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Tom Wolf helps himself with minimum wage edict |
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Tom Wolf helps himself with minimum wage edict


Pennsylvania Gov. Tom Wolf this month raised the minimum wage for certain state workers to $10.15 an hour and called on the Legislature to do the same for all Pennsylvania workers. The governor then took to his blog to list all the ways a higher minimum wage will help the economy. But unless he can magically suspend the laws of economics, no good will come of this. This is just more posturing from a governor who can seemingly do little else.

Wolf claims that a higher minimum wage will increase purchasing power, which is good for business. But as politicians often do, he forgets that money doesn’t just fall from the sky. The money to pay for a higher minimum wage comes from raising prices, which reduces customers’ purchasing power, or from laying off workers, which reduces workers’ purchasing power, or from falling profits, which reduce business owners’ purchasing power. The only people who enjoy increased purchasing power are the minimum wage workers whose jobs aren’t eliminated.

The governor claims that a higher minimum wage will create new jobs. How many people do you employ right now, at $7.25 an hour, to fetch your mail? To do your dishes? To fold your laundry? The reason you don’t pay someone $7.25 an hour to make your bed is because the job isn’t worth the wage. That’s exactly how employers think. When the governor forces businesses to pay workers $10.15 an hour, employers eliminate jobs that aren’t worth the higher wage. Minimum wage hikes result in fewer jobs, not more.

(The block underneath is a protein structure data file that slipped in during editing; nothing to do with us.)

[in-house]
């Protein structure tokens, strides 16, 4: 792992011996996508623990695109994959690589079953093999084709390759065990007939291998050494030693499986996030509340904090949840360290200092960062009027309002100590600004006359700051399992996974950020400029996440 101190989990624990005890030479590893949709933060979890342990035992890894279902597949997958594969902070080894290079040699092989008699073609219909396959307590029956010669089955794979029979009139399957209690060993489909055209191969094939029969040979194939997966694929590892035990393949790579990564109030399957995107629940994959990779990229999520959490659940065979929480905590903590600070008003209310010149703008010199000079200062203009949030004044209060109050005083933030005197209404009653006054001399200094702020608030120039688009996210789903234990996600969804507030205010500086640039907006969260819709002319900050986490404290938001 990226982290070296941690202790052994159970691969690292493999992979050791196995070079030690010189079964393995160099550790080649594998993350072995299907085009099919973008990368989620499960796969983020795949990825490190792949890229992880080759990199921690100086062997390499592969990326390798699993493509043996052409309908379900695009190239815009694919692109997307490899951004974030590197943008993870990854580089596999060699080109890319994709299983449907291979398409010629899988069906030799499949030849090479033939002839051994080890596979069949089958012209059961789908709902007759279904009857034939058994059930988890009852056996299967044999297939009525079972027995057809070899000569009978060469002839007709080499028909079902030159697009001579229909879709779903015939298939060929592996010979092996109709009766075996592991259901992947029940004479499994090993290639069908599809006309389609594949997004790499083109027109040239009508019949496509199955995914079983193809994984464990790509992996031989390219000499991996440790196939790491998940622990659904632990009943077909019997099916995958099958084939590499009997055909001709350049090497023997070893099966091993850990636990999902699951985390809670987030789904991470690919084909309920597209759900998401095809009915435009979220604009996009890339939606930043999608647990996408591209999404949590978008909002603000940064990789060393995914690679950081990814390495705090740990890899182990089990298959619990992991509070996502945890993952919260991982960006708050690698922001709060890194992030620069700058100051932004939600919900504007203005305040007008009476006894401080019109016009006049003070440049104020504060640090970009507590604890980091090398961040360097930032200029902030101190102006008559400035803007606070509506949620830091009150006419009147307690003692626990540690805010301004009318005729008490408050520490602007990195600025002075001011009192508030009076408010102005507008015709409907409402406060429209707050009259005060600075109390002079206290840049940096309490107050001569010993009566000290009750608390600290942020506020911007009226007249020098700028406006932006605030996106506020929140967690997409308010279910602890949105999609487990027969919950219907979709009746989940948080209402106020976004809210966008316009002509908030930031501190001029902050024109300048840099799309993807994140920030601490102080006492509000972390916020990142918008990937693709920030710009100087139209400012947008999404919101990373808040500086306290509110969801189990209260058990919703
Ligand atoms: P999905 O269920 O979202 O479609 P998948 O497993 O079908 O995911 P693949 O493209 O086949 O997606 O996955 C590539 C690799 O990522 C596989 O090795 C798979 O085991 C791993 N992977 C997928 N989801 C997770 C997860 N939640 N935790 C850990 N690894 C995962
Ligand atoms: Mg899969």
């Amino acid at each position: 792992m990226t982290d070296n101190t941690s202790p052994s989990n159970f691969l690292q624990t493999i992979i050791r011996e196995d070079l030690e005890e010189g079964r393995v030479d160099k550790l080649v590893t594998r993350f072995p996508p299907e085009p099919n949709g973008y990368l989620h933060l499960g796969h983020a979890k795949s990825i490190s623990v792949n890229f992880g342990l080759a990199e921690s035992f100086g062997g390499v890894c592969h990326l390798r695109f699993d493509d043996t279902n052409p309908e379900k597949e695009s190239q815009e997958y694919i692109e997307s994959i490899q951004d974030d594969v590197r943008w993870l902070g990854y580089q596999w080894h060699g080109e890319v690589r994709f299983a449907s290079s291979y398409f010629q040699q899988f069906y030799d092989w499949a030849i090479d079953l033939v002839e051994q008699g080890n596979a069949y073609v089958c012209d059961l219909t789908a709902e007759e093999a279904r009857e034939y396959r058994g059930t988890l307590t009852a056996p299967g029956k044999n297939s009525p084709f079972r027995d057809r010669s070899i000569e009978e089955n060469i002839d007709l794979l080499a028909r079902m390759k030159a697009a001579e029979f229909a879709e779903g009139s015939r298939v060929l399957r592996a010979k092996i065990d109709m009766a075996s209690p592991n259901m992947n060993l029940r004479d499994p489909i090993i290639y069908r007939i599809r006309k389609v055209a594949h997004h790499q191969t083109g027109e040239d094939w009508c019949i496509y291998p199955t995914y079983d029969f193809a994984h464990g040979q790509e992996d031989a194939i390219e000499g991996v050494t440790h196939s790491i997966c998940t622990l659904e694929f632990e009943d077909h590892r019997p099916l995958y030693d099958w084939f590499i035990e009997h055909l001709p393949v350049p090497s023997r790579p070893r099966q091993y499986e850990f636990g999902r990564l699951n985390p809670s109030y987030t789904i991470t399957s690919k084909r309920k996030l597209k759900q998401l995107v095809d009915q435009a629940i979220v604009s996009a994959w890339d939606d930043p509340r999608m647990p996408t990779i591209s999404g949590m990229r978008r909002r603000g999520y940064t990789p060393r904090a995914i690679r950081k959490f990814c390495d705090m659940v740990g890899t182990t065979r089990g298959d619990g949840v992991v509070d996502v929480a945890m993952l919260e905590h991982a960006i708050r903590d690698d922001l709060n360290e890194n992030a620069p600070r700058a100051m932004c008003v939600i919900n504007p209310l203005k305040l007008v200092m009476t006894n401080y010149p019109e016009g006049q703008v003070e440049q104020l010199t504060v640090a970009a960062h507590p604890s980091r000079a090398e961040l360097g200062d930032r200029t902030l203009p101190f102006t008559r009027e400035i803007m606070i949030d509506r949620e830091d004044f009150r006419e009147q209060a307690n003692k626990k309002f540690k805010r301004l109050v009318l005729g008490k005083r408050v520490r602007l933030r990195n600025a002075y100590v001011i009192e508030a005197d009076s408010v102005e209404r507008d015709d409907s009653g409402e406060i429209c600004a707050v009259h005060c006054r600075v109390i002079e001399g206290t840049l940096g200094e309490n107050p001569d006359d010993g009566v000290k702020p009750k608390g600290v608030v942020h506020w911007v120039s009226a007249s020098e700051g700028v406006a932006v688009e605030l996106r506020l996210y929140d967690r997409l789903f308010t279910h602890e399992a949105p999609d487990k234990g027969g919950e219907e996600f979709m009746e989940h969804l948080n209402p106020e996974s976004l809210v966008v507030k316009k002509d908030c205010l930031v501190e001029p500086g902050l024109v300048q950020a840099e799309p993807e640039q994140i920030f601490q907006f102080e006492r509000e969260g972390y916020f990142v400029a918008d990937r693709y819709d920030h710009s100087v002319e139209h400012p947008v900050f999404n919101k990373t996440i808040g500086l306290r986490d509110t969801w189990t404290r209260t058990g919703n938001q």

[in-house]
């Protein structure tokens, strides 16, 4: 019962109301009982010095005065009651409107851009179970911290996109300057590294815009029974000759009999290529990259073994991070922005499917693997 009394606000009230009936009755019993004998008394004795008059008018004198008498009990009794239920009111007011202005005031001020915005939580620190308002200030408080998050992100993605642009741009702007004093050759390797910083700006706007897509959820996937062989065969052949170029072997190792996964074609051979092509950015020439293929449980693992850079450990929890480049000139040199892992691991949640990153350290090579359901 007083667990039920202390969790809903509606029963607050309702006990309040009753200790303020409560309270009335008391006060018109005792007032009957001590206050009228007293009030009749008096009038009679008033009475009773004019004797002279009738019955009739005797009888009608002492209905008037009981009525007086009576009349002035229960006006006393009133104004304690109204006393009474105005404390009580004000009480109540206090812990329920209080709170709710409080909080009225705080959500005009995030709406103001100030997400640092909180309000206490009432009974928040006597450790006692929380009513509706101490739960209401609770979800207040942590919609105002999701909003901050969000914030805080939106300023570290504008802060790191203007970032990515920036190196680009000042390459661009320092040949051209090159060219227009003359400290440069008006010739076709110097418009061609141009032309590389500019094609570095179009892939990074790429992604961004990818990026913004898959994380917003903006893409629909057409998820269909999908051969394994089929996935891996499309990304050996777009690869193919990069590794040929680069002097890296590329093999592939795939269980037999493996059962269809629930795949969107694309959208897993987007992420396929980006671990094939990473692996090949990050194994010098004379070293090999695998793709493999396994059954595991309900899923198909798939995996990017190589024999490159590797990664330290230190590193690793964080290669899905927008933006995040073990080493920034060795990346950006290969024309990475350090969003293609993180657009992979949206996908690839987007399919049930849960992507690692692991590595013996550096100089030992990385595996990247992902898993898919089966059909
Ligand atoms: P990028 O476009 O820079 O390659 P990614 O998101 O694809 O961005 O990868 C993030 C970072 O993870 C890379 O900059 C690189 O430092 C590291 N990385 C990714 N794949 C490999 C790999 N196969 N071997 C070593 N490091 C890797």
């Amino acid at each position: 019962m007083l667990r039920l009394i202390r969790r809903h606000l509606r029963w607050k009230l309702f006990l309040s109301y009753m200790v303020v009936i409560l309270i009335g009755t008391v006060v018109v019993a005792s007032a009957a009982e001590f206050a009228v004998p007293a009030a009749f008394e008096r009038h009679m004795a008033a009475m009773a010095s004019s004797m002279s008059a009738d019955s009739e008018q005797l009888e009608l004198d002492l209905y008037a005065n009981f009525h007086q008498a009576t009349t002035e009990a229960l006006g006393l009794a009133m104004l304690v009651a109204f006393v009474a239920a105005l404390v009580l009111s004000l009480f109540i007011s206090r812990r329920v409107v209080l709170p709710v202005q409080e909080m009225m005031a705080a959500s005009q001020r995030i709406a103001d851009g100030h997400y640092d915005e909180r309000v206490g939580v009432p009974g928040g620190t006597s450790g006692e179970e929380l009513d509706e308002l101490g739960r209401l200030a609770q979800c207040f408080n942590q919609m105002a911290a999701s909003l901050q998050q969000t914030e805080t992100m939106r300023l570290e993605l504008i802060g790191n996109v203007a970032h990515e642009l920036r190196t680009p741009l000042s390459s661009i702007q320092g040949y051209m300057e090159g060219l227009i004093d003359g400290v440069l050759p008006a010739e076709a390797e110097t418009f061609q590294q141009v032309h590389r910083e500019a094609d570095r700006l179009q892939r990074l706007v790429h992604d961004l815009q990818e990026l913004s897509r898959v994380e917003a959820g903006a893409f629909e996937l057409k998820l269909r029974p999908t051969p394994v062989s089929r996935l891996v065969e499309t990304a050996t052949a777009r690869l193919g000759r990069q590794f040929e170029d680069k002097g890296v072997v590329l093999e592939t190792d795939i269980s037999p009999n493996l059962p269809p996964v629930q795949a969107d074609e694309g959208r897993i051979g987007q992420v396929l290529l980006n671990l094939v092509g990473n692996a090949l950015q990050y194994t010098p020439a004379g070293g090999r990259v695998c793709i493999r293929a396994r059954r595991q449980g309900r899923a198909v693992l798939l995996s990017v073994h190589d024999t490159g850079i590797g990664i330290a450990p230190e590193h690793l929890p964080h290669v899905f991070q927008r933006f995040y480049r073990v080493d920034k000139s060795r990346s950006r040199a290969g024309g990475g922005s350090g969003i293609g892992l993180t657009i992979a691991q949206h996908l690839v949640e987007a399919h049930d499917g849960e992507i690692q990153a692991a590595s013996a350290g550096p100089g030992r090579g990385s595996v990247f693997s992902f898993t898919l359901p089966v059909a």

Wolf claims the higher minimum wage will boost state revenue. Workers who keep their jobs indeed will pay more in income and sales taxes. But that’s only one-third of the story. Workers who lose their jobs, and business owners who earn less profit, will pay less. To make matters worse, the state will have to pay unemployment benefits to workers whose jobs are eliminated.

The governor also claims that a higher minimum wage will reduce poverty, even though economic studies show no relationship whatever between the minimum wage and poverty. And why would there be? Raising the minimum wage doesn’t make workers more valuable; it makes them more expensive.

If the governor wants to reduce poverty, the right way to do it is to reduce the regulatory burden that prevents entrepreneurs from creating new opportunities for themselves and new jobs for their communities. Prohibiting cities from regulating sharing startups like Uber and Airbnb, eliminating unnecessary occupational licensing requirements and privatizing the state liquor store system are three great places to start.

But Wolf isn’t interested in these facts. He is interested in using low-wage workers to make his own life easier. By preventing low-skilled workers from competing with more expensive union labor, he collects union votes and contributions. By promising a wage increase to minimum wage workers, he gains their support, too, long before any of them end up losing their jobs as a result of his ill-conceived schemes.

And when they lose their jobs, Wolf will just propose another taxpayer-funded boondoggle to buy their continued support.

The governor’s minimum wage plan isn’t about helping businesses, or workers, or the poor, or Pennsylvania’s finances. It’s about helping Tom Wolf.

Antony Davies is an associate professor of economics at Duquesne University. James R. Harrigan is director of academic programs at Strata in Logan, Utah.

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